It is claimed that this is the head of the spear that was used by a soldier to pierce the side of Jesus Christ while he was on the cross to check if he was dead. It is easy to be sceptical about whether it is the genuine article, just as easy as it is to blindly believe it is what they say. Personally, I see no reason to doubt it, considering the item has been kept by the Armenian church for over 1700 years, and therefore it was collected relatively soon after the event. That said, for us it is not important whether it is genuine or not, it still acts as a reminder of the event. As long as the object itself is not venerated and it is treated more as a historic item than a particularly holy one, then I see it as an illustration of the type of spear that would have been used. And perhaps, just perhaps, it really is the one.


Ruins With Mount Ararat
Ruins With Mount Ararat
Mount Ararat emerges from the clouds behind the 7th century ruins of Surp Grigor Lusavorich at Zvartnots, near Yerevan.


13th Century Carving
13th Century Carving
Khatchkers were grave markers for many centuries in this part of the world. From simple crosses to ornate scenes and fabulous patterns, occasionally with writing but not commonly so. This detail on a khatchker at Geghard Monastery particularly stood out.


Geghard Monastery
Geghard Monastery

Amazingly, I thought the differences between the Armenian and Georgian churches would be too subtle for us to notice, as casual visitors. However, despite the definite similarities, they do feel different. Not in any way that I can clearly describe. Certainly nothing that makes one feel more holy or sacred than another. Just different. When there are services under way, things are more distinct. In Georgia, there was the three part harmony chanting of men, and the focus of the service was on the priests, with very little movement inside. In Armenia, a choir sang and a soloist sang, and people moved around a lot, lighting candles. The priests seemed to minister to small groups of worshippers at a time, rather than being a focus of all those assembled. Usually, of course, the places we visited had no such activities in progress. Some are ruins, or are not operational. And even those churches and monasteries which are active, we visit them at all hours. But still, taking the time to sit and absorb, the sacredness of them is easy to encounter and a pleasure to experience.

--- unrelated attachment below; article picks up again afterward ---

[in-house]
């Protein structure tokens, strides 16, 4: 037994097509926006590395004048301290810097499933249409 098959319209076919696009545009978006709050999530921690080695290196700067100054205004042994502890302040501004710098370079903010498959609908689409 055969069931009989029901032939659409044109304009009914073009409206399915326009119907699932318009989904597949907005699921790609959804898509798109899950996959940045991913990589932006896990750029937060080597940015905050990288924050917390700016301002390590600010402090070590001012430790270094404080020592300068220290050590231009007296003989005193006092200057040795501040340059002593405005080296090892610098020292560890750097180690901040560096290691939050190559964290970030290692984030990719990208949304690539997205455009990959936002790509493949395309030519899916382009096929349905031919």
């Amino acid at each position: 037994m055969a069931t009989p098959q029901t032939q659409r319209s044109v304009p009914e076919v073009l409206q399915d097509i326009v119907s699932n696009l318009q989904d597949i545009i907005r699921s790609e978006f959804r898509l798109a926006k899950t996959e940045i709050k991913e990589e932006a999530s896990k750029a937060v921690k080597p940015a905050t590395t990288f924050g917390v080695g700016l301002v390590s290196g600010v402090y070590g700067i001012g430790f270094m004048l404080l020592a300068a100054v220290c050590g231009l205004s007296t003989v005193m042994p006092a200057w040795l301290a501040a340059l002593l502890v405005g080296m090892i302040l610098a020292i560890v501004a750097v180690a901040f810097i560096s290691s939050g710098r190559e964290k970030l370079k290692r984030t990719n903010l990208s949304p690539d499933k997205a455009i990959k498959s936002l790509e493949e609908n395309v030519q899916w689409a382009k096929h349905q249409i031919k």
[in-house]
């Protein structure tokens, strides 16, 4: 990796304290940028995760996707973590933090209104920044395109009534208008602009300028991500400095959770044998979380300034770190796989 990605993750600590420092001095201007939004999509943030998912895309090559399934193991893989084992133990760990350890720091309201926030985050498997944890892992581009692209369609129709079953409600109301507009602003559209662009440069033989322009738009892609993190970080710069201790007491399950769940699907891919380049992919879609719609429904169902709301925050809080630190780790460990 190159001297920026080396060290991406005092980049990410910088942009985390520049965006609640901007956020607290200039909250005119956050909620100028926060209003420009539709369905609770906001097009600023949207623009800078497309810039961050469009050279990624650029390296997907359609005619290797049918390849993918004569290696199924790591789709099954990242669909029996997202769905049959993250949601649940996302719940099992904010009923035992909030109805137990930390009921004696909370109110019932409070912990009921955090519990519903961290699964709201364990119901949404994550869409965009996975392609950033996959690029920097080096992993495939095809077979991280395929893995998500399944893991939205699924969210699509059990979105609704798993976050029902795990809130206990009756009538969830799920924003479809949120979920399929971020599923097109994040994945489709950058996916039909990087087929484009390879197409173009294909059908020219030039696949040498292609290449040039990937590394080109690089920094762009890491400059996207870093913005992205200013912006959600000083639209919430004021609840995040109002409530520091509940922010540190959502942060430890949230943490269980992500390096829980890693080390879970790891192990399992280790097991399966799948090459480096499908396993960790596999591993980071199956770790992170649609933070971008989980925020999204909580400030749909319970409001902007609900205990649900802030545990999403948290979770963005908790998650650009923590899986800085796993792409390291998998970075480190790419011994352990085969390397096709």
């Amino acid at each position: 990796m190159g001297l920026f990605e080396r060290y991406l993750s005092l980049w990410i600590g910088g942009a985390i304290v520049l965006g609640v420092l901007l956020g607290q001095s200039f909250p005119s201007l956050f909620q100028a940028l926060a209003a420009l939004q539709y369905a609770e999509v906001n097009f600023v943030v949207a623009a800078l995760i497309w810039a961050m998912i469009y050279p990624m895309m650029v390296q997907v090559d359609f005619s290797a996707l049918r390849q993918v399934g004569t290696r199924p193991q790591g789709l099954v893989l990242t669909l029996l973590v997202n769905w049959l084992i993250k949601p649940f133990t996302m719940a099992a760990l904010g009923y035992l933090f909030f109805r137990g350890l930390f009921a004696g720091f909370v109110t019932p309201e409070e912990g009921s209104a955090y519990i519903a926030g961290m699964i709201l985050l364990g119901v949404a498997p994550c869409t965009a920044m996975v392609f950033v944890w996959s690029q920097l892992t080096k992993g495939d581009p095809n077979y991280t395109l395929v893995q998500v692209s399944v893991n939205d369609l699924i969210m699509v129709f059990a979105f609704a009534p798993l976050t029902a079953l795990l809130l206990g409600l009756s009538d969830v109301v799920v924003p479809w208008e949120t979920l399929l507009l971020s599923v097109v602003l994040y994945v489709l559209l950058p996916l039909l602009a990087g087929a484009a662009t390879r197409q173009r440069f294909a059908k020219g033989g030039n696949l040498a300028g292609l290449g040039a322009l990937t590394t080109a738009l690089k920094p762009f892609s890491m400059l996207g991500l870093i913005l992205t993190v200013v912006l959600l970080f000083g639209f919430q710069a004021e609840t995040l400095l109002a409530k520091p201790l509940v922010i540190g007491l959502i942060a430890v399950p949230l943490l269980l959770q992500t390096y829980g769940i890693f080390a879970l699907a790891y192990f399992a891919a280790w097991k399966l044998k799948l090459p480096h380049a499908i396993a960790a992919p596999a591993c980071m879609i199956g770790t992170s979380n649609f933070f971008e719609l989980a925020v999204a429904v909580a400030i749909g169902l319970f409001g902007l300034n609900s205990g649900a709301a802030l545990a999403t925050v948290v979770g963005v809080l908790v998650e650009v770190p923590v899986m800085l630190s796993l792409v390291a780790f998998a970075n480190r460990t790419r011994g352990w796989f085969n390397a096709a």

Of course, we are experiencing more of Armenia than just these holy places. That walk mentioned above, between Haghpat and Sanahin, was interrupted by another display of hospitality. A guy and his friends were picnicking and barbecuing for his 24th birthday. We were waved in, fed, given some drinks, and entertained as they sang Armenian songs. It took us quite some time to extract ourselves from the crowd, and this was the reason we arrived so late at the Sanahin monastery.

A Sculpture Made From Old Tyres
A Sculpture Made From Old Tyres
This lion sculpture is made from all sorts of old rubber tyres. Tractor, car, and bicycle tyres could all be identified. Part of the Cafesjian collection displayed outside the Cascade Gallery at Yerevan.


Drinking Armenian Cognac
Drinking Armenian Cognac
Armenia is justly proud of its brandies and cognacs.


Yerevan Tulips
Yerevan Tulips
Spring is coming. Yerevan is full of flowers, but particularly tulips. So many garden beds with tulips in every imaginable colour.


Garni Temple
Garni Temple
Rebuilt temple from the 1st century.


… and the Pool is Freaking Awesome!
… and the Pool is Freaking Awesome!

At restaurants and cafes around the world, we have generally found that the language barrier is lowest when we want to pay. Just making a little writing gesture in the air is enough for all waiters to realise that you want to take care of the account. Until now. At one establishment in Yerevan, I made the gesture, and the waiter came over with a pen and some paper. He was terribly embarrassed upon realising what we were really after, and the bill was soon brought over – by another waiter.